Sarah Leyman, The Ohio State University
AMPHIBIAN MICROBIOMES AS INDICATORS OF INDIVIDUAL AND ENVIRONMENTAL HEALTH
Sarah Leyman1, Barbara Wolfe1, Paula Mouser2
1The Ohio State University College of Veterinary Medicine, 1900 Coffey Road, Columbus, OH, USA
2The Ohio State University Department of Civil, Environmental and Geodectic Engineering, 2070 Neil Avenue, Columbus, OH, USA
Amphibians depend on their cutaneous microbial community as a first line of immune defense against disease. However, very few studies have been performed to characterize the bacterial genera found on the skin of different amphibian species and under different water quality conditions. The goal of this study was to classify the bacterial genera present on the skin of two Lithobates species living in lakes of highly variant water characteristics on a reclaimed surface mine. A second objective was to develop a baseline frog microbiome library on the site prior to shale gas exploration in order to monitor microbiome changes in association with environmental disturbance. Northern green frogs (Lithobates clamitans melanota) and American bullfrogs (Lithobates catesbeiana) were caught from 10 different lakes on the Wilds in Cumberland, OH. Skin swabs were collected following a sterile saline solution rinse for bacterial characterization and to test for Batrachochytrium dendrobatiditis (Bd), the etiologic agent of amphibian chytridiomycosis. Pharyngeal swabs were taken to test for ranavirus, another emerging disease of amphibians, and blood samples were collected to assess the heterophil-lymphocyte ratio as an indicator of stress. Water quality parameters were documented and water samples collected for chemical analysis at the time of frog capture for each site. The DNA was extracted from the bacterial swabs and sequenced using 454 pyro-sequencing. At least one frog from each site tested was positive for Bd, but no frogs were positive for ranavirus. Water quality among sites varied with regard to pH (4.10 to 8.66), conductivity (137.5 μS/cm to 3.51 mS/cm), ionic content, and dissolved organic carbon (0.13 mg/L to 11.7 mg/L). Our study identified over 300 different genera of microbes representing 68 orders present on frogs on this site. Water quality parameters were found to be associated with differential microbial colonization and physiologic parameters.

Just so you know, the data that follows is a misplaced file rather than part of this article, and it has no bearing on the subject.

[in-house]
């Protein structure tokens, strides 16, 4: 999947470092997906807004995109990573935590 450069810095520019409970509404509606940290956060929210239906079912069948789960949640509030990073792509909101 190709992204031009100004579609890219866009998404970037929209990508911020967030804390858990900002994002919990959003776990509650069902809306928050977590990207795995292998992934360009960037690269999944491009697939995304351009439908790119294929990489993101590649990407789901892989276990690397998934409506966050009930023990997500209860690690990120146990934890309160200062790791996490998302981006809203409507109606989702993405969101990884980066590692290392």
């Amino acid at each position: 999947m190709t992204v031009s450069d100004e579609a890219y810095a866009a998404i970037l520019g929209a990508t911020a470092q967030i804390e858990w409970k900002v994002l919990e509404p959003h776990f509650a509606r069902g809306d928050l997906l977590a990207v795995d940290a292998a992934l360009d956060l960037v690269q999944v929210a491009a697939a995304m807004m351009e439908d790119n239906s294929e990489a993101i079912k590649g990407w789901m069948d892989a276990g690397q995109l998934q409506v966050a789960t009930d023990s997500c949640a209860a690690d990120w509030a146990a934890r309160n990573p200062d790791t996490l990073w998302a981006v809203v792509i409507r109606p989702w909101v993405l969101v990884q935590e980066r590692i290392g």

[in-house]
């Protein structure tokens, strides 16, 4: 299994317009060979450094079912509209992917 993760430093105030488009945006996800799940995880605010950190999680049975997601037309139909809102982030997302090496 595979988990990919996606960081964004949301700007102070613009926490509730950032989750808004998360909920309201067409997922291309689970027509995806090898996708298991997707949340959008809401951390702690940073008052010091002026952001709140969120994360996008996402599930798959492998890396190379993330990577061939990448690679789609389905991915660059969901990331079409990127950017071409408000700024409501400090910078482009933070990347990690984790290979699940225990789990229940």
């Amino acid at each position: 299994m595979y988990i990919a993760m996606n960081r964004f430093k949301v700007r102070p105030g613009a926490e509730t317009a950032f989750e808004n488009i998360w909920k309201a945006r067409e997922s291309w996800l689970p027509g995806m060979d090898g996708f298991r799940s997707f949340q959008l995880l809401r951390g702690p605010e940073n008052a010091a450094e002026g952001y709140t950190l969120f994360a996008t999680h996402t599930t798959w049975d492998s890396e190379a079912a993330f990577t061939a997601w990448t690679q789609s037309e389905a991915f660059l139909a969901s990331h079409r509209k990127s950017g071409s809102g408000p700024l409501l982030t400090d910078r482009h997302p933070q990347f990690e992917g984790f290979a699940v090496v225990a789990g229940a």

*Click the thumbnail pictures below to see full size images*